Bear Stearns made this common error in more than one way. First, it certainly was not impossible that a severe liquidity crisis would develop. Second, their big bet on subprime mortgages depended on housing prices not falling to any significant degree. This had occurred in the 1980s when energy prices collapsed and home prices fell in the oil belt. Just as is occurring today, homeowners were mailing in their keys to their mortgagor. In addition, today's subprime mortgages had much more lenient terms (less equity required) than was the case in prior periods - making them more risky. And, while we had not experienced a nationwide fall in home prices of any degree since the Great Depression, that did not mean that we could not experience one. In fact, one of the more common errors investors make is to fail to understand that just because something has never happened does not mean it cannot happen (consider the events of September 2001). Thus, one of the most important principles of prudent investing is to never treat the unlikely as impossible and to also not treat the likely as if it is certain.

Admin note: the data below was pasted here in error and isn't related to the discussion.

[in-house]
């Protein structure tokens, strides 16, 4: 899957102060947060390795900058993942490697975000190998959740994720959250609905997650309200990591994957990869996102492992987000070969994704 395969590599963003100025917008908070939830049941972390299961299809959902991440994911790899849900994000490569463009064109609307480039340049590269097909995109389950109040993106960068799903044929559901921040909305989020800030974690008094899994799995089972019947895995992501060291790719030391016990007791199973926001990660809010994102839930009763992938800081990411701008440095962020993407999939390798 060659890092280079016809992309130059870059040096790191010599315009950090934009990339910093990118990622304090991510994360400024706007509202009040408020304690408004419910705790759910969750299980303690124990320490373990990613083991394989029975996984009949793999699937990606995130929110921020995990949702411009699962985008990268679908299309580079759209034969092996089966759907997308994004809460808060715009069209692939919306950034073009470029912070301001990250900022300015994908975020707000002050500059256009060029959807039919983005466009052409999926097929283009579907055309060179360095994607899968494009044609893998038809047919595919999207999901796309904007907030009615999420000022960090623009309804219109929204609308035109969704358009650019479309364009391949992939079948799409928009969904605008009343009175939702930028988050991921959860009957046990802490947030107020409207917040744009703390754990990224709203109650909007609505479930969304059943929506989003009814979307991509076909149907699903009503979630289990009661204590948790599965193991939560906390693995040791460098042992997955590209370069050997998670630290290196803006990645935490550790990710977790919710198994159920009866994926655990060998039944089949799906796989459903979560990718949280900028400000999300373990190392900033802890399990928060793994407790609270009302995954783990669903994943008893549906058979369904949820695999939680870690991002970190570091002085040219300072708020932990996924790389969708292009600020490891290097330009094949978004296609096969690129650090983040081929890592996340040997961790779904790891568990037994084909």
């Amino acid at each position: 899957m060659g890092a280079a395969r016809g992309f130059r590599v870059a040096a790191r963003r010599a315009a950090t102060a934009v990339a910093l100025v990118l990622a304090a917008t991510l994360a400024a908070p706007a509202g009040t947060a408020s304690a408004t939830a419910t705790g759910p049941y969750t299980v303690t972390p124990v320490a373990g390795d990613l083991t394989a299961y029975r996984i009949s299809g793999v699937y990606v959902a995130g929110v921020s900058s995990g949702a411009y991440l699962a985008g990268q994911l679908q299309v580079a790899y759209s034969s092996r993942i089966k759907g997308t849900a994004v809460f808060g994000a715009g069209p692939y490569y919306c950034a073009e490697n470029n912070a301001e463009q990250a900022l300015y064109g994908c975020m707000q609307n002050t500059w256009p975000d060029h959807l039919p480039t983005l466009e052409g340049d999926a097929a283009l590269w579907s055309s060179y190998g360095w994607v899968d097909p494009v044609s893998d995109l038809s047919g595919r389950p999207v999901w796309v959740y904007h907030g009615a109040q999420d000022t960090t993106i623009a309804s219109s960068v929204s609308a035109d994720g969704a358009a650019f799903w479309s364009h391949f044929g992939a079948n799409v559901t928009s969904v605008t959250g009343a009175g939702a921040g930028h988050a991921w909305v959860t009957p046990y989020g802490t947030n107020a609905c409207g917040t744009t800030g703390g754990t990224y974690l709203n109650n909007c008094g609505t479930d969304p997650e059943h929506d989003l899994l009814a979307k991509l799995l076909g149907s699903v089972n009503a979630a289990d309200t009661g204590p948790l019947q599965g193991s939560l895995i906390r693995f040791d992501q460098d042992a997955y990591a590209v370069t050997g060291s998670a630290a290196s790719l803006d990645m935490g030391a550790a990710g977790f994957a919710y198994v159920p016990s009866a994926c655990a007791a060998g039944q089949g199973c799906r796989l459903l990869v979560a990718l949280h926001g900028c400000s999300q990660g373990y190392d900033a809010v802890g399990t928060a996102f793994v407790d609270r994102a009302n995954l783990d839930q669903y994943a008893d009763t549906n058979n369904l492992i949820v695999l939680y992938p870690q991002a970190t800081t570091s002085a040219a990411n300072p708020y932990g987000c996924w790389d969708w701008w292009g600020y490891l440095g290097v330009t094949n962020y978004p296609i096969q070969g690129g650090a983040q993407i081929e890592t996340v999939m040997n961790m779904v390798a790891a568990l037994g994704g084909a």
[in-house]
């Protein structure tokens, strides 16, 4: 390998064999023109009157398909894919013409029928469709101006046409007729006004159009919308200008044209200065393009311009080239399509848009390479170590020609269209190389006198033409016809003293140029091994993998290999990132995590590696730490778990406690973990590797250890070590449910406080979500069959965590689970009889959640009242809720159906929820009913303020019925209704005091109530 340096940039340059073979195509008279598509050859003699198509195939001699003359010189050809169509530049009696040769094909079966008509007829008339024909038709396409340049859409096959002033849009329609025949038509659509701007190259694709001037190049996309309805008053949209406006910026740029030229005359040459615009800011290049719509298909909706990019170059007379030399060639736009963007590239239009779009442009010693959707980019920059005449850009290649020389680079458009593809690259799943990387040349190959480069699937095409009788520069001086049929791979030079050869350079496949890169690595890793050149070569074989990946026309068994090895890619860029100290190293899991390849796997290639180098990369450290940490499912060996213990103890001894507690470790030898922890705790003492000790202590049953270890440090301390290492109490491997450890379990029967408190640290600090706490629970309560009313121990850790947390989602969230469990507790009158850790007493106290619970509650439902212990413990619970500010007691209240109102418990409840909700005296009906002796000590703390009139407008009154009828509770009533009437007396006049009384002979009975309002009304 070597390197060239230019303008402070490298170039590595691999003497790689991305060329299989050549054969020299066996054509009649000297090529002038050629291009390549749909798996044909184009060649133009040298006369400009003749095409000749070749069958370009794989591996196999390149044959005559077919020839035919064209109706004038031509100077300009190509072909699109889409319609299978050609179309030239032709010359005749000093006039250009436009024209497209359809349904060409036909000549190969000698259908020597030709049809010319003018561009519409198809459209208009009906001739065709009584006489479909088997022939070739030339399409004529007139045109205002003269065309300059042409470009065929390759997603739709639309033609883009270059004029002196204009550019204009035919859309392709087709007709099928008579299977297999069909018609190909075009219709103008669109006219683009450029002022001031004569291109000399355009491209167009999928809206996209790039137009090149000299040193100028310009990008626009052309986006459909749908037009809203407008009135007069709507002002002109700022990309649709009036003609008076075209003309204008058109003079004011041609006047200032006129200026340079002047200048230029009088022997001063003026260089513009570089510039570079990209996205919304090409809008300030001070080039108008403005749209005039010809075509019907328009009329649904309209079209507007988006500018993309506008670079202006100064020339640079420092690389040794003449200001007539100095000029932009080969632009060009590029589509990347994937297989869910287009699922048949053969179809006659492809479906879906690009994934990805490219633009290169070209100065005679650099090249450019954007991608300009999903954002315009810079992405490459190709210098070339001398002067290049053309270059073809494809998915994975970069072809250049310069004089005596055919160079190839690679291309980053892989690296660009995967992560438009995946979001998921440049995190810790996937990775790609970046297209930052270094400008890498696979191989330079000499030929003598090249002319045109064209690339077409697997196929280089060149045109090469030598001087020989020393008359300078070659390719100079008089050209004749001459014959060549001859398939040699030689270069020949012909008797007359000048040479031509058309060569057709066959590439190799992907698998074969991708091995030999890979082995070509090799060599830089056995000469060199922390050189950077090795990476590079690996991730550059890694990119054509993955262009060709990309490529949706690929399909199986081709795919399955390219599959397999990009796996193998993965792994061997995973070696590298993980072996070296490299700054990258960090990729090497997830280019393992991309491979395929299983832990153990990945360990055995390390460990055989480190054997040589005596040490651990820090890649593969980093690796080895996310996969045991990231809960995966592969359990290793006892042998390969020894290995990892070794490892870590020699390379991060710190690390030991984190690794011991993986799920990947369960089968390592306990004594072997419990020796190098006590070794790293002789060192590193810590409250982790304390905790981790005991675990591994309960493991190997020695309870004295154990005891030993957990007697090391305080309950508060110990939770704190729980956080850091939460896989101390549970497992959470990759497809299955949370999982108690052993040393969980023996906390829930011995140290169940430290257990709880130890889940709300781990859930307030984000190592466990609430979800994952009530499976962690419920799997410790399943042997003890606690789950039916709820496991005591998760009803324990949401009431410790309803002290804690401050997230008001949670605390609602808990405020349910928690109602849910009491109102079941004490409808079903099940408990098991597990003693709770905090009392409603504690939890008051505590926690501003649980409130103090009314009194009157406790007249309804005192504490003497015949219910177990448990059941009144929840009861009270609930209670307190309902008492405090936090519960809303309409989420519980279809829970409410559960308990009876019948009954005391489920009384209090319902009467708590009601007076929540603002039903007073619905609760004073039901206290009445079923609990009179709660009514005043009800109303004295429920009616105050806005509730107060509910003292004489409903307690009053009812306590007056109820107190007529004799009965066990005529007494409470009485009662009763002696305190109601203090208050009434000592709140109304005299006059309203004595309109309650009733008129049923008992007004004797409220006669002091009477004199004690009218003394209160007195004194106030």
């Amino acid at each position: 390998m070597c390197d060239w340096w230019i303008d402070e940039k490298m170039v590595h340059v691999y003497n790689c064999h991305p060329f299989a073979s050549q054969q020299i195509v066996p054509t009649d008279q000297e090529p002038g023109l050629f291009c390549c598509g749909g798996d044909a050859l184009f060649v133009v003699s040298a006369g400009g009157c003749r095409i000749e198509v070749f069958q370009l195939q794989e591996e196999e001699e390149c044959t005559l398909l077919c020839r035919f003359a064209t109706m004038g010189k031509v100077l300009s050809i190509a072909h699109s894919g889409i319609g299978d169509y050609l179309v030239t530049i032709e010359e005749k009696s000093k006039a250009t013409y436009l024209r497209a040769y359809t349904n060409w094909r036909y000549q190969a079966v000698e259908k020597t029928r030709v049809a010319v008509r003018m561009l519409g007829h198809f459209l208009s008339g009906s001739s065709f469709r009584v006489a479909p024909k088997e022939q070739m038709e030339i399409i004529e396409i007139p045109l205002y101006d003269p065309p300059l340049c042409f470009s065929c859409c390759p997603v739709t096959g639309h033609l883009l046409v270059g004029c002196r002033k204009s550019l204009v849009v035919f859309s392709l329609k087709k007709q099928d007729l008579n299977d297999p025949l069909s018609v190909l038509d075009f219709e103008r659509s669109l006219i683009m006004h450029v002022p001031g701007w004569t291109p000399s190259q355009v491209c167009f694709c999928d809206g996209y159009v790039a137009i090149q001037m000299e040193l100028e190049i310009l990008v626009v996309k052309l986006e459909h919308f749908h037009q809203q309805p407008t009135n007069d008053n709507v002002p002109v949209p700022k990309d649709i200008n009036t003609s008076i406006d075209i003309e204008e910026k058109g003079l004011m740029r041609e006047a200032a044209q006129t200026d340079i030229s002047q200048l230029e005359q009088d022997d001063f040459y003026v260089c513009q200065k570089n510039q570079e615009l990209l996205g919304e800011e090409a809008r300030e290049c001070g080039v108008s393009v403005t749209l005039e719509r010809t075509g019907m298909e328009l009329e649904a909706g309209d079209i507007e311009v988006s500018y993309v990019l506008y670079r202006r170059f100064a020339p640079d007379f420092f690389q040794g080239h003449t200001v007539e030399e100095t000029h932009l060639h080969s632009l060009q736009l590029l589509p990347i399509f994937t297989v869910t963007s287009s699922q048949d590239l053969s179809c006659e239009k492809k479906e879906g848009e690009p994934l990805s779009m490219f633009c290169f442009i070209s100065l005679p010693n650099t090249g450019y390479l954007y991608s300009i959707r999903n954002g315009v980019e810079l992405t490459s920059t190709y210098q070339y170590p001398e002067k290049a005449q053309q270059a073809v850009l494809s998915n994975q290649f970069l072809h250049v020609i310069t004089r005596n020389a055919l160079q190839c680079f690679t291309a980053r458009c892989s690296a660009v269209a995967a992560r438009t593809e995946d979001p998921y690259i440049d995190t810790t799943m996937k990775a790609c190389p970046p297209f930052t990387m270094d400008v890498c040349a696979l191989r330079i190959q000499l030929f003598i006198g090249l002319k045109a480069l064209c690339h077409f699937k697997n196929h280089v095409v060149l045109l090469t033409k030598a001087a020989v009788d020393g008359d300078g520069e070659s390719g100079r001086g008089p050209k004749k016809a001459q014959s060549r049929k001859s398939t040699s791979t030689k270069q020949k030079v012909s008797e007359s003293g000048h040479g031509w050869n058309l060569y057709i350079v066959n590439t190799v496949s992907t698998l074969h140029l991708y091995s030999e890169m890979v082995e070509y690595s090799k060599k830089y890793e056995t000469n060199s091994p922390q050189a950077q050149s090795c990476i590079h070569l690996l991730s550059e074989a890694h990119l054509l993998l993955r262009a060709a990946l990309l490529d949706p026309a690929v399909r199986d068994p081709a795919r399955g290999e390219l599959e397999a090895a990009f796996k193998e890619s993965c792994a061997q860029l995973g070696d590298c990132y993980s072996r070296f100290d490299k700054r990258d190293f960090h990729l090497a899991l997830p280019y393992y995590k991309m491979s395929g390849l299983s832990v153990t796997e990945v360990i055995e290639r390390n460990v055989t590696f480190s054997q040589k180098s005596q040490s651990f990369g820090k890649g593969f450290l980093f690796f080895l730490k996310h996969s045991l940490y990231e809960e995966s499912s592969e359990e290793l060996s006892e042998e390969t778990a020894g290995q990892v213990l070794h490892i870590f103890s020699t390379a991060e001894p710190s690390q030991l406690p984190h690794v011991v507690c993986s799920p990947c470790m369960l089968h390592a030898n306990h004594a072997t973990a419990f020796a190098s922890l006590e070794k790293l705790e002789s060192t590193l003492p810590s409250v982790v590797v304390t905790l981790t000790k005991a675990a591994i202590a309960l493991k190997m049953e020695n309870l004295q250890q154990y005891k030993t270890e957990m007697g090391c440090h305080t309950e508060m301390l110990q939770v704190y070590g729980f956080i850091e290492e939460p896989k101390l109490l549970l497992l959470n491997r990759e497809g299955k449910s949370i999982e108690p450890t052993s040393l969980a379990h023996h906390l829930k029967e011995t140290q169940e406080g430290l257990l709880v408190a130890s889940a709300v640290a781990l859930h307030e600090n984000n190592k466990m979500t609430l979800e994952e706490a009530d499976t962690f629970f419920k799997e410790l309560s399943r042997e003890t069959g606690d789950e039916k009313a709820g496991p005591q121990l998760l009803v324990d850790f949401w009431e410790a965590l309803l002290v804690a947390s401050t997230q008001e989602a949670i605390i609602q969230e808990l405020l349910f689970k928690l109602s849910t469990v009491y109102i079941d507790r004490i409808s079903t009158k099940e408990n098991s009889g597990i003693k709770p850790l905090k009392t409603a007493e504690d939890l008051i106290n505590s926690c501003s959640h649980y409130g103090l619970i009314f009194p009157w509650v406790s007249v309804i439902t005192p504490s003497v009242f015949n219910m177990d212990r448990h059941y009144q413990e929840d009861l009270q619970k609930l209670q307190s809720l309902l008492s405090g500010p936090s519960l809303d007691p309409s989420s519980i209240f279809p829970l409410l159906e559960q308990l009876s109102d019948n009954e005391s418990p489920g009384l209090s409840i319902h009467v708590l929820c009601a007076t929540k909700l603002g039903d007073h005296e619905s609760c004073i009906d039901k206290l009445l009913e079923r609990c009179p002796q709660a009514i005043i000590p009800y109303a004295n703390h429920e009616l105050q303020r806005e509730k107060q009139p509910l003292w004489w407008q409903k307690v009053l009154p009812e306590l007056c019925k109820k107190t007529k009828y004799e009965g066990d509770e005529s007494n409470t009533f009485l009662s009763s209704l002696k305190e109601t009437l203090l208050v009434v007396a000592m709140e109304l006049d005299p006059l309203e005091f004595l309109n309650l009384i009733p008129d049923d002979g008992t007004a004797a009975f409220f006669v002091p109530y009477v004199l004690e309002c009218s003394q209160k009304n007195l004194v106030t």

5. In a crisis, the correlation of equity asset classes tends to rise.
Broad global diversification across many equity asset classes, including those with low correlation to other portfolio assets, is one of the principles of prudent investing. However, investors also must understand that, in times of financial crisis, correlations among equity asset classes (and all risky assets such as junk bonds) tend to rise. Evidence of this is how quickly the subprime crisis spread around the globe, impacting all equity asset classes (and all risky bond classes as well). Even with a significant tailwind of rising currency values, international equities fell. In this crisis, the only safe harbor (besides commodities) was the highest-quality fixed-income instruments. That is why it is important that the portfolio have sufficient high-quality fixed-income assets to ensure that overall portfolio risk is at the appropriate level.
6. Active management won't protect you.